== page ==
The bourgeois press, which showed such extravagant admiration for the Gorbachev reforms and was so effusive in its praise of the 19th Party Conference deliberations, has become more cautious of late. They hailed Gorbachev for consolidating power in his hands by becoming the chairman (president) of the Presidium, but were quick to exploit the hasty approval he got from the Central Committee, characterizing it as a break from his own policy of democratization.

The other issue, the nationality question as it is called in the USSR, was again shelved. It is a real question as to which was more critical--the economic restructuring plan or the growing unrest among the nationalities. It is well to bear in mind the structure of the Soviet state as reflected in the Constitution of the USSR. We have more than once called attention to the fact that the USSR state structure is composed of two chambers. This is a unique feature of the Soviet system. No capitalist country has such a structure.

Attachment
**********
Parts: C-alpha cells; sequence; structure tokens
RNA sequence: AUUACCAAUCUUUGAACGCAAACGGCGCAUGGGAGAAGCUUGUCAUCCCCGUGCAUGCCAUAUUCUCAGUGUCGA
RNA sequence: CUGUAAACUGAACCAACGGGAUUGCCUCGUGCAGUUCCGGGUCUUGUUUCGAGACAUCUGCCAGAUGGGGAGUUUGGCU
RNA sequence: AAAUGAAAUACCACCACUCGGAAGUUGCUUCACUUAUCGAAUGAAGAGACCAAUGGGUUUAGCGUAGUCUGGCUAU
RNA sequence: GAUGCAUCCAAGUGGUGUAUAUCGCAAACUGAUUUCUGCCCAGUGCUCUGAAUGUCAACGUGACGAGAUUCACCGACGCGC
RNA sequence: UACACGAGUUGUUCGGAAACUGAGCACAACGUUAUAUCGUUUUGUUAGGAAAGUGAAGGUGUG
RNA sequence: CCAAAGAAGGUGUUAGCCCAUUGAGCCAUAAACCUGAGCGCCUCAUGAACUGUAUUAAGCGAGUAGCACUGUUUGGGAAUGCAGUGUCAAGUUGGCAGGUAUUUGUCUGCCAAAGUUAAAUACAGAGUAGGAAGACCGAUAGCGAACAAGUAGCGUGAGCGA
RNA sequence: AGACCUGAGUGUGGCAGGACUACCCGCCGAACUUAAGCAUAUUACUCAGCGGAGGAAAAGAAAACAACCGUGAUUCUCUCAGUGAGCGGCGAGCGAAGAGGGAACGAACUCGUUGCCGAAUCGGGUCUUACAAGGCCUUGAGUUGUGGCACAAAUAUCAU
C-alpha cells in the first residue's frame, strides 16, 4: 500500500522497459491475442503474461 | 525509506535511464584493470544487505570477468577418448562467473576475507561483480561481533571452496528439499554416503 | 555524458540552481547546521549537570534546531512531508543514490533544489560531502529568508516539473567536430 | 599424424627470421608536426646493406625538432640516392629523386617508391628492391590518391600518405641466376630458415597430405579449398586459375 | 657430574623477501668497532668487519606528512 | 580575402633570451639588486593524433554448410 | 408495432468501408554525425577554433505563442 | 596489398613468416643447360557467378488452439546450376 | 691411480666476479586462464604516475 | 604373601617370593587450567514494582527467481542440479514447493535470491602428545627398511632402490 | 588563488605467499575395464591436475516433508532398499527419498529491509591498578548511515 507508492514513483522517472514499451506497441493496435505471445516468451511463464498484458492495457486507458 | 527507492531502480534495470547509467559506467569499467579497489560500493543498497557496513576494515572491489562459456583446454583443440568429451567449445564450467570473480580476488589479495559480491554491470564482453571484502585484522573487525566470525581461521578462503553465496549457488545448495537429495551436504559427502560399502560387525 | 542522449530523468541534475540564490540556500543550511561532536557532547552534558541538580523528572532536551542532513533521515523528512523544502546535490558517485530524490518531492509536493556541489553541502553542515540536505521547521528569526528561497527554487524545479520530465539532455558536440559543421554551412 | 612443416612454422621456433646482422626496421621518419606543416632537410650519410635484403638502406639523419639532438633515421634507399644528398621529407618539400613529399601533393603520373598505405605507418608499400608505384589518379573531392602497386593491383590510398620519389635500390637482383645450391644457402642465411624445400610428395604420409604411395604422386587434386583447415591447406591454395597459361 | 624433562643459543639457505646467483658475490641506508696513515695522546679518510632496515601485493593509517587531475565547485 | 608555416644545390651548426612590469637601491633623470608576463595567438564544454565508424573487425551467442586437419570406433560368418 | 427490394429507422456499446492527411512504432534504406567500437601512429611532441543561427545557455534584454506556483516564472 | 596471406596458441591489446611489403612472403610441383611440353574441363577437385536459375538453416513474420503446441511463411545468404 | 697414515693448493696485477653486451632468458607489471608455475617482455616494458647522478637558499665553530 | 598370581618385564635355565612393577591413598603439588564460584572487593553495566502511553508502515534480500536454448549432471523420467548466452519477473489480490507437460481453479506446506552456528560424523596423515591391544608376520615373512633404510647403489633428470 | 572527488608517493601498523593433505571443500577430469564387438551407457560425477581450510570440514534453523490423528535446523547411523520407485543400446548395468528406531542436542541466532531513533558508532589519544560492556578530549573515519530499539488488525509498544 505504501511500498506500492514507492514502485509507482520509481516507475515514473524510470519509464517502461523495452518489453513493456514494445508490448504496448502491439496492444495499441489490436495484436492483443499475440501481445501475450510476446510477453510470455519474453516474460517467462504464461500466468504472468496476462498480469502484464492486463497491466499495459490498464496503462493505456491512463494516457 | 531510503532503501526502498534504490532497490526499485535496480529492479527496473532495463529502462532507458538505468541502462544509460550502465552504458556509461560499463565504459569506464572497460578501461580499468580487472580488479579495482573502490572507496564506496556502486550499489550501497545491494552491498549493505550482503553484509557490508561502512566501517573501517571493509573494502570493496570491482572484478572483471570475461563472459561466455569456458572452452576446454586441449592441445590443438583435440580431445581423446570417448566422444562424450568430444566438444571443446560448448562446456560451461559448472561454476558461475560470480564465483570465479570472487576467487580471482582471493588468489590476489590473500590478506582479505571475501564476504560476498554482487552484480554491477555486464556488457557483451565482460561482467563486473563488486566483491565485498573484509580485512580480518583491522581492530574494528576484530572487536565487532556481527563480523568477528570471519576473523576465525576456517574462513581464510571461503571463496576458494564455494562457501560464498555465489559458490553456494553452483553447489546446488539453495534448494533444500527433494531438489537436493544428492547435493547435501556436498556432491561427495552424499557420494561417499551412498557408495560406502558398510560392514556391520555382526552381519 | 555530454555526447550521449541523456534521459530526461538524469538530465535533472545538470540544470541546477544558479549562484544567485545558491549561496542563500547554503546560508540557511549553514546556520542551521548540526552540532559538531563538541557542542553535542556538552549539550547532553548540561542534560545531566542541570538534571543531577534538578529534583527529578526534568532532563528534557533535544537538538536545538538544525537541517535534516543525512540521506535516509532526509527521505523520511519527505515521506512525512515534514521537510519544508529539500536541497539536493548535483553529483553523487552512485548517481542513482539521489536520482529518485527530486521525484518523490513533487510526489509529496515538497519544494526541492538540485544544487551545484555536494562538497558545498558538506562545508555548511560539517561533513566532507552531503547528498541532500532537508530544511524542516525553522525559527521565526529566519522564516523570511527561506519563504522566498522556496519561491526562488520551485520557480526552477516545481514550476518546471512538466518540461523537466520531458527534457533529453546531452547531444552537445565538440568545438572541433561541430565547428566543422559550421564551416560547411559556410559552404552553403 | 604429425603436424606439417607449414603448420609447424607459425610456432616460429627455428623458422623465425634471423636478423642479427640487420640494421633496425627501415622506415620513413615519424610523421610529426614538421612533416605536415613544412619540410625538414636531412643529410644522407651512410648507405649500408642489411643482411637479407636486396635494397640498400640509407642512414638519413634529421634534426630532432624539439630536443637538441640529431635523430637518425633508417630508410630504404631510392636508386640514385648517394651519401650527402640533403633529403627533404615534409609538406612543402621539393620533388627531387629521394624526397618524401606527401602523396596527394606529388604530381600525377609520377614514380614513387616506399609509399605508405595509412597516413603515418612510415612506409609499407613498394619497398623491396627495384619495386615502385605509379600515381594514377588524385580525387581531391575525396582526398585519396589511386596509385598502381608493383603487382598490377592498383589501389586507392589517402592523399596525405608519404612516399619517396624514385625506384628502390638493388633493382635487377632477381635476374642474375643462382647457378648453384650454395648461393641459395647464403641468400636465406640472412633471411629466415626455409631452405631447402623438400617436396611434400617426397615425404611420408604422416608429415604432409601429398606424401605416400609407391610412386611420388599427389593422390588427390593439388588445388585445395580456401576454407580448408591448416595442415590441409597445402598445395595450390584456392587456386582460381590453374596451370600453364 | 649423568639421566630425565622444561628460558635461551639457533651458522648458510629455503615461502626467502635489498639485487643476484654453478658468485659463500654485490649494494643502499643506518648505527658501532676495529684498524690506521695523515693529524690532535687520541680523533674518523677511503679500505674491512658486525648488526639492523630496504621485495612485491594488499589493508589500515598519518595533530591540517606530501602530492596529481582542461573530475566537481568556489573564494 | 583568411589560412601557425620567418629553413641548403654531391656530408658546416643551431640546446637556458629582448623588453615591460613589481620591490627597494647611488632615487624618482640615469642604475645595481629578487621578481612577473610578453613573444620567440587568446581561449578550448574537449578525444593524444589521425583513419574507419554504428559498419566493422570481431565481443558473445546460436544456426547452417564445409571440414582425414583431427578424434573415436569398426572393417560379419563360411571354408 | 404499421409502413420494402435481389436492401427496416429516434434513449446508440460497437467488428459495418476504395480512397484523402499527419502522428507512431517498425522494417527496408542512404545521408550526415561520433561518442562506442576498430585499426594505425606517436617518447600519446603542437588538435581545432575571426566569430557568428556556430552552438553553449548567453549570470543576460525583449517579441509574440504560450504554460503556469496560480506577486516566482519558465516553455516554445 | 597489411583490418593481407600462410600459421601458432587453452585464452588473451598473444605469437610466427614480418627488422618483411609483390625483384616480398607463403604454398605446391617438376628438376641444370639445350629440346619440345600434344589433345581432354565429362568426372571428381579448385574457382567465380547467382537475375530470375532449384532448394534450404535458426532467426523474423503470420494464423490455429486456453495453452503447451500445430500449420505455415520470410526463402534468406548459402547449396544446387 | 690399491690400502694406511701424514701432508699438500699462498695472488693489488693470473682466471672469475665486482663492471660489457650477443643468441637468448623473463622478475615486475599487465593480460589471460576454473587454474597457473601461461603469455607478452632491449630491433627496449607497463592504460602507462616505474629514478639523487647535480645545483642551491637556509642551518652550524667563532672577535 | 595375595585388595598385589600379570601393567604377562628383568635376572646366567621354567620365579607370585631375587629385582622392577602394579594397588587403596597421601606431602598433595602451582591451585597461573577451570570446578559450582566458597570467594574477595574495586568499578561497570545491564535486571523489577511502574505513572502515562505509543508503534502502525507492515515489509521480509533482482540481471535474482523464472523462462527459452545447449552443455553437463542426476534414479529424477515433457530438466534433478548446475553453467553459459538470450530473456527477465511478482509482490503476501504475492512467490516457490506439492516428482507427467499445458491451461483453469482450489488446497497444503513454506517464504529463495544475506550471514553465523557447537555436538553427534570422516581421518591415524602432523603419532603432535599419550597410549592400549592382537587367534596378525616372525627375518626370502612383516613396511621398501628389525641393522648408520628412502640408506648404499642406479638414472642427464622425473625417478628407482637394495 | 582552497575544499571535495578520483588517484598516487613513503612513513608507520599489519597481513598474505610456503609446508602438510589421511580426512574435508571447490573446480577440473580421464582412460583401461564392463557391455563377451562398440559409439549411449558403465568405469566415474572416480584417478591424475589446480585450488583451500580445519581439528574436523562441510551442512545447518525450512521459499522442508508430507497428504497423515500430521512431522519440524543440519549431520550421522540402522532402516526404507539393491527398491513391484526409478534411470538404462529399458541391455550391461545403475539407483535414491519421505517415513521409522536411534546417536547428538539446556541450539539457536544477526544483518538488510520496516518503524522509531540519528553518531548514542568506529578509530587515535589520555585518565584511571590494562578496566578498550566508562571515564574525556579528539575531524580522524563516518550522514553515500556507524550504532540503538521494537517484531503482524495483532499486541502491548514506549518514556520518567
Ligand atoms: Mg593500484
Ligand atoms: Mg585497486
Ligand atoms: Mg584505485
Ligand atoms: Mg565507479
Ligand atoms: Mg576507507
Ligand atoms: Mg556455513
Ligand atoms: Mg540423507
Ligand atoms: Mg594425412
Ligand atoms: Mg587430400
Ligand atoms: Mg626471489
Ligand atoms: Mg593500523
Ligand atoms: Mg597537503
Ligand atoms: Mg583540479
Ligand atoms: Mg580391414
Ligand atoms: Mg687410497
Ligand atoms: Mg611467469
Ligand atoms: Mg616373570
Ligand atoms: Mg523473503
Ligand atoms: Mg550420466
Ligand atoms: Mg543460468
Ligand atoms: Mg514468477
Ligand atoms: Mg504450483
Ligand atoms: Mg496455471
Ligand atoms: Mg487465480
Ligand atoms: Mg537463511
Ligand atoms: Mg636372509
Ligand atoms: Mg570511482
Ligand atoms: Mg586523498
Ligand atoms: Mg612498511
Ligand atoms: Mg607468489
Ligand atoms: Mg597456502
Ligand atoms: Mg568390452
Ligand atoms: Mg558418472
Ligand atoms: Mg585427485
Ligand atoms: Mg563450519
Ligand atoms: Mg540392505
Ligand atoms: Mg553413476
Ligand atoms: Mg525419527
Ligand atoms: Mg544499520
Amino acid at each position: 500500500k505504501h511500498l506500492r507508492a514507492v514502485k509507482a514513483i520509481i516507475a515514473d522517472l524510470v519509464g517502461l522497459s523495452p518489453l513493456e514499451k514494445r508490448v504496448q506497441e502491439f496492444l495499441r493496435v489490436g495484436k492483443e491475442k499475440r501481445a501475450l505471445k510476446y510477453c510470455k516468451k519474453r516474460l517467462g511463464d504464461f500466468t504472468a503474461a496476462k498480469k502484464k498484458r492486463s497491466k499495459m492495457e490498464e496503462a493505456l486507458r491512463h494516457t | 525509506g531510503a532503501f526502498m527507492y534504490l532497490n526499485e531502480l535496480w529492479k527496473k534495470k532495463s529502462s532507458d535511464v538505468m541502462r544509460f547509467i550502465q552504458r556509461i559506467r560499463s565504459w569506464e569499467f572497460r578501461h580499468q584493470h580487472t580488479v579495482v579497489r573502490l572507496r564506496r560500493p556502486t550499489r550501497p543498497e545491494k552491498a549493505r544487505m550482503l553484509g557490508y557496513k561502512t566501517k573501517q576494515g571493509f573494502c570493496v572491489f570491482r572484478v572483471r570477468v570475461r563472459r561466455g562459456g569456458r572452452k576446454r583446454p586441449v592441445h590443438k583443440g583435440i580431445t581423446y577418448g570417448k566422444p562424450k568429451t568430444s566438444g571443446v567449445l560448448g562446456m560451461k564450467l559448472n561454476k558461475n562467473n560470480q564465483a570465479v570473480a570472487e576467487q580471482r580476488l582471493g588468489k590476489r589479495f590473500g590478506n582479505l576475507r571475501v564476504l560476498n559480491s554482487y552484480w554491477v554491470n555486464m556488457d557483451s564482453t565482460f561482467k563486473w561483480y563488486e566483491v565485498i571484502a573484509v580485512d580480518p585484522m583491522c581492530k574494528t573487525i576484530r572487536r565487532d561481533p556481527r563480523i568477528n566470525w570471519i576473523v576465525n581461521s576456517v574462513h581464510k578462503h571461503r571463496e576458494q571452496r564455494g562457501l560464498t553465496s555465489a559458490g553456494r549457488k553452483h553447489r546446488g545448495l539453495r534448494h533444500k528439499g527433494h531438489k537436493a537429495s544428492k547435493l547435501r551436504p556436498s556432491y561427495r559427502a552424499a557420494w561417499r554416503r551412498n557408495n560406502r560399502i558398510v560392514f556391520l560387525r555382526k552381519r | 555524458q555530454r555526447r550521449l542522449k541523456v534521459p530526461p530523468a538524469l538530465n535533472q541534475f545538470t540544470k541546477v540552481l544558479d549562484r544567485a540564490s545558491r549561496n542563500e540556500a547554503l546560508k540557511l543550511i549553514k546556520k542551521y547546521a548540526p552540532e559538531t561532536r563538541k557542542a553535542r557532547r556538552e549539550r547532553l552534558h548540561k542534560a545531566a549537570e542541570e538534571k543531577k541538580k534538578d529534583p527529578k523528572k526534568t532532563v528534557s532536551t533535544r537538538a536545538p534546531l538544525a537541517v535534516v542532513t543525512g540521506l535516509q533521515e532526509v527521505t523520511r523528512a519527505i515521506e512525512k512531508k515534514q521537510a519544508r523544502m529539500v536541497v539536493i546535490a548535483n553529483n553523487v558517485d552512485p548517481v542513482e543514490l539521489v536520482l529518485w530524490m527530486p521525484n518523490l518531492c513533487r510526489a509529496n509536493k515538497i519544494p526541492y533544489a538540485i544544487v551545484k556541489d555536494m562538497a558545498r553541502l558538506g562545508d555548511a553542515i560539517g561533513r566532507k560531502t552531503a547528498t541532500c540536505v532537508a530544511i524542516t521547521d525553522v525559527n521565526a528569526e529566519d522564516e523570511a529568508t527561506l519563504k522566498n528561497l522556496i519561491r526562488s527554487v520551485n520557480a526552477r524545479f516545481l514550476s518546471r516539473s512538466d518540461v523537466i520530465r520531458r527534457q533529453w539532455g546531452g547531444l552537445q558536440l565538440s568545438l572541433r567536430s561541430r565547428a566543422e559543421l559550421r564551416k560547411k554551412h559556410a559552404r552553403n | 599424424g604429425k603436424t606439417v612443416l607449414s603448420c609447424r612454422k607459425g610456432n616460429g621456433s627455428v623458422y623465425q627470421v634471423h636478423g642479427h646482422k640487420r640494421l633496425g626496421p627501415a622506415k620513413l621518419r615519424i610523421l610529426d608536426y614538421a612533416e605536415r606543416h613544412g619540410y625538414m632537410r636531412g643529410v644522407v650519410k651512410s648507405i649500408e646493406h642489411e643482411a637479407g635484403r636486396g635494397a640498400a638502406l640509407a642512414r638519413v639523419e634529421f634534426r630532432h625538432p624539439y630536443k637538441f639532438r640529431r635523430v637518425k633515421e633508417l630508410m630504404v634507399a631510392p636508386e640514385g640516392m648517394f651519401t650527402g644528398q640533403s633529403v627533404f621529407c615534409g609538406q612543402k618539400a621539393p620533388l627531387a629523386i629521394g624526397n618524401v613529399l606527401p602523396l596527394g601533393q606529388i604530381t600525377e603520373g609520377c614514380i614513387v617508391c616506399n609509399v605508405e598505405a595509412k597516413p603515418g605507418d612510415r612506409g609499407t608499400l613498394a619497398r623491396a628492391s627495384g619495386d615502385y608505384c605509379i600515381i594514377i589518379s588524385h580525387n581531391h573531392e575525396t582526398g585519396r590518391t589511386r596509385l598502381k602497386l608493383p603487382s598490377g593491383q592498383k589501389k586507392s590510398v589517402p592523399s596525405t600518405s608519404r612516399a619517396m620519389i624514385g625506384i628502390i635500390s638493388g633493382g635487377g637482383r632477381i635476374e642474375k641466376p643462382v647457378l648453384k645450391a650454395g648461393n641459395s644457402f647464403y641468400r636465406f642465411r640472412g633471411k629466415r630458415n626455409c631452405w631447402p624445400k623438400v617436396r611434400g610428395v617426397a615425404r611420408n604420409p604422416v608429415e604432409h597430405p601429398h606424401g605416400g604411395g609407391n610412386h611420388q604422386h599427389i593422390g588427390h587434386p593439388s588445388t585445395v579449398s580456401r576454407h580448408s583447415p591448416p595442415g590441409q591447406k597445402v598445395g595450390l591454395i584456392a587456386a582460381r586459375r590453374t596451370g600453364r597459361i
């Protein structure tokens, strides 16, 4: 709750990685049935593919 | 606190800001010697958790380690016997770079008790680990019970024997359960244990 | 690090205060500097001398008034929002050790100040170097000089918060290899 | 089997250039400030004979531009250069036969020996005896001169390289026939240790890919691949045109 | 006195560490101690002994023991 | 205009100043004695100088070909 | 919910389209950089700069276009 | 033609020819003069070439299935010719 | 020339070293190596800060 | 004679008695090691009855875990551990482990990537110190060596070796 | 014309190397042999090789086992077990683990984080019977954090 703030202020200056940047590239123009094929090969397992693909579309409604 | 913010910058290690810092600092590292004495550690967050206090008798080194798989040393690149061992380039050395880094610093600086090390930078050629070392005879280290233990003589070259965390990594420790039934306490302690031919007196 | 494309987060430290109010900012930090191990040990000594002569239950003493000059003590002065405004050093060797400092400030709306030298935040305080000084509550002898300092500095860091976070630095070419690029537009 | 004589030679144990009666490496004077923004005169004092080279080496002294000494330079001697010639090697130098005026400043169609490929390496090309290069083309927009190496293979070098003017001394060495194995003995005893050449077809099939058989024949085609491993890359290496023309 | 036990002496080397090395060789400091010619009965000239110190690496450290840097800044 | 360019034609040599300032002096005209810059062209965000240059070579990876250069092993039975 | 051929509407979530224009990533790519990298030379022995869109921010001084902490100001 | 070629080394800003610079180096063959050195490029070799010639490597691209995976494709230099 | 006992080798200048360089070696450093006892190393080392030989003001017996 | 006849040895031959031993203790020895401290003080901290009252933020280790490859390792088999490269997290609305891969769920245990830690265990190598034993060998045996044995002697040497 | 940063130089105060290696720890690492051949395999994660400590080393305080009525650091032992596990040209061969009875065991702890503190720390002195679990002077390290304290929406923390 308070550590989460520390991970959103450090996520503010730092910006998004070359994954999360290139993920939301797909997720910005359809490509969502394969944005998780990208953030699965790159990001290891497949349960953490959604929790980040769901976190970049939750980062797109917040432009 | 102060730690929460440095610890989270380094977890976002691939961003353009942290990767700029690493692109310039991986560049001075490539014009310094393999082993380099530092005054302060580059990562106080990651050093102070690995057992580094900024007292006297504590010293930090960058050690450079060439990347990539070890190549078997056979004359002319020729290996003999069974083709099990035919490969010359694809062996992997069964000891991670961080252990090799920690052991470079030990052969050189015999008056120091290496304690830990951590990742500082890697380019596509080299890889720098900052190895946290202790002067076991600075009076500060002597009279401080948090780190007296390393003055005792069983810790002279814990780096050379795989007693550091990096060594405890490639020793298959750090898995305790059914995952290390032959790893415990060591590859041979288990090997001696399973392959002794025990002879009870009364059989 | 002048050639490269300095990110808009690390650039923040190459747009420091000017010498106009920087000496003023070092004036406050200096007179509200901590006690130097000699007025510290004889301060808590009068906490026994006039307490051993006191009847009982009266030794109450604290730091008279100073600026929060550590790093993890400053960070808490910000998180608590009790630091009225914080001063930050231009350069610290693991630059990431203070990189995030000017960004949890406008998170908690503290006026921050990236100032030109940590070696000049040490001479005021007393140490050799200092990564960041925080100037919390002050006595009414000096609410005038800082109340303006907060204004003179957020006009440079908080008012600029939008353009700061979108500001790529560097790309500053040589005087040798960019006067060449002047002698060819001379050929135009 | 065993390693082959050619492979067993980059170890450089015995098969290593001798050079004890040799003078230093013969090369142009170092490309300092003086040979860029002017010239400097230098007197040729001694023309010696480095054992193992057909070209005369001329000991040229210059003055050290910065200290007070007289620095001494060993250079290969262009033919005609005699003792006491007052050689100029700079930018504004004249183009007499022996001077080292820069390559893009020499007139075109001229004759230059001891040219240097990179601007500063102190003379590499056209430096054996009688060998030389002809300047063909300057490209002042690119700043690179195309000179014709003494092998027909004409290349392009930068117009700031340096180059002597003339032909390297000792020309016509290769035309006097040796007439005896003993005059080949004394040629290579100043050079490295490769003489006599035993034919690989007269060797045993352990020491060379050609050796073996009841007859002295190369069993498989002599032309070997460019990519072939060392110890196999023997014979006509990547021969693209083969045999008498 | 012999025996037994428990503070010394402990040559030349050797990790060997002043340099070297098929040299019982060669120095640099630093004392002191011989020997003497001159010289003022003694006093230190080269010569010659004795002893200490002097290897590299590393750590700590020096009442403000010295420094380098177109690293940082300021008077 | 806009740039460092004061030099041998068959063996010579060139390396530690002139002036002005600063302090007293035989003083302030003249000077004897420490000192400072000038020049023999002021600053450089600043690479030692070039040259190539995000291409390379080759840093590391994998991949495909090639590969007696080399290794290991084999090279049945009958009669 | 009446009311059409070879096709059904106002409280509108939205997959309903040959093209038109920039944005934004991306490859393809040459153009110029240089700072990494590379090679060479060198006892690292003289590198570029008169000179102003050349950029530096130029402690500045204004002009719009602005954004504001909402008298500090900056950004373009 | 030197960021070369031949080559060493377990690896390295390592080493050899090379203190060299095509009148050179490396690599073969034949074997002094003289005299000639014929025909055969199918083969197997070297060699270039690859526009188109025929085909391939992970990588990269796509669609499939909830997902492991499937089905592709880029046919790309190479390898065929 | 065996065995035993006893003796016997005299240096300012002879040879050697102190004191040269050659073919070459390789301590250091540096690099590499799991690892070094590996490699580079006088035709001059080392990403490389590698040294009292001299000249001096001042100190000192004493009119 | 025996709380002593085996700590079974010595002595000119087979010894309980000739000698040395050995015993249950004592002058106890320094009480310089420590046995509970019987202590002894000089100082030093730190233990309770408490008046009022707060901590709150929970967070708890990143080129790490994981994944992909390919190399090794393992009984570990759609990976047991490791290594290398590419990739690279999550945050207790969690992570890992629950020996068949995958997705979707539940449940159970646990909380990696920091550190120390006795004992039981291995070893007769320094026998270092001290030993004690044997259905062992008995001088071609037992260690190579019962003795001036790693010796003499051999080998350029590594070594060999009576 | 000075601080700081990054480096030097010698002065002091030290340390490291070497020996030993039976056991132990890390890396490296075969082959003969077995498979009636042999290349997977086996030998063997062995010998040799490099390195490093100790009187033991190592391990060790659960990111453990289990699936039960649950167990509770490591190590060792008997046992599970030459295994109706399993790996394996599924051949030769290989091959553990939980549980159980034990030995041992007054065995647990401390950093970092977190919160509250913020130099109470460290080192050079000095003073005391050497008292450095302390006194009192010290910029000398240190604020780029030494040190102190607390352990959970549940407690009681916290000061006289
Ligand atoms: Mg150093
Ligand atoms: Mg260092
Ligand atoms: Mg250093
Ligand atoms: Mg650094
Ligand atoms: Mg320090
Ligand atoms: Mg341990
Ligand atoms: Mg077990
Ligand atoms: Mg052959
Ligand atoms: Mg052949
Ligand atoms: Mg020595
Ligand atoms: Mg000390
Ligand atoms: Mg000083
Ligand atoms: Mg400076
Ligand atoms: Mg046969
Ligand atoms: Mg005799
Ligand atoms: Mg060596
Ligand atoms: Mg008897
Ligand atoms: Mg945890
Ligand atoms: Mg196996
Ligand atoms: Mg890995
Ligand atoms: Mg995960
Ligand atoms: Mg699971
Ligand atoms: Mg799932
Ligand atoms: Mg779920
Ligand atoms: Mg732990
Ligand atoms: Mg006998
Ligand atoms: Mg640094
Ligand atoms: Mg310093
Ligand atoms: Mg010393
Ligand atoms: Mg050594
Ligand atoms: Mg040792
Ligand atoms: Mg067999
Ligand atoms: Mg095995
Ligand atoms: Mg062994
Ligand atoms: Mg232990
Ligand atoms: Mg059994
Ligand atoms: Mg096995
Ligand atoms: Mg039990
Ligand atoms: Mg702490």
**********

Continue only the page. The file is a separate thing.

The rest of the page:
The purpose of the two chambers is to give the greatest emphasis to the struggle for equality of all the peoples of the USSR. Any issue that deeply concerns the nationalities--such as the struggles in Armenia, Azerbaijan, Kazakhstan, etc.--should be at least discussed in the Soviet of the Nationalities. If it is not discussed there, then this chamber is a dead letter and has no meaning.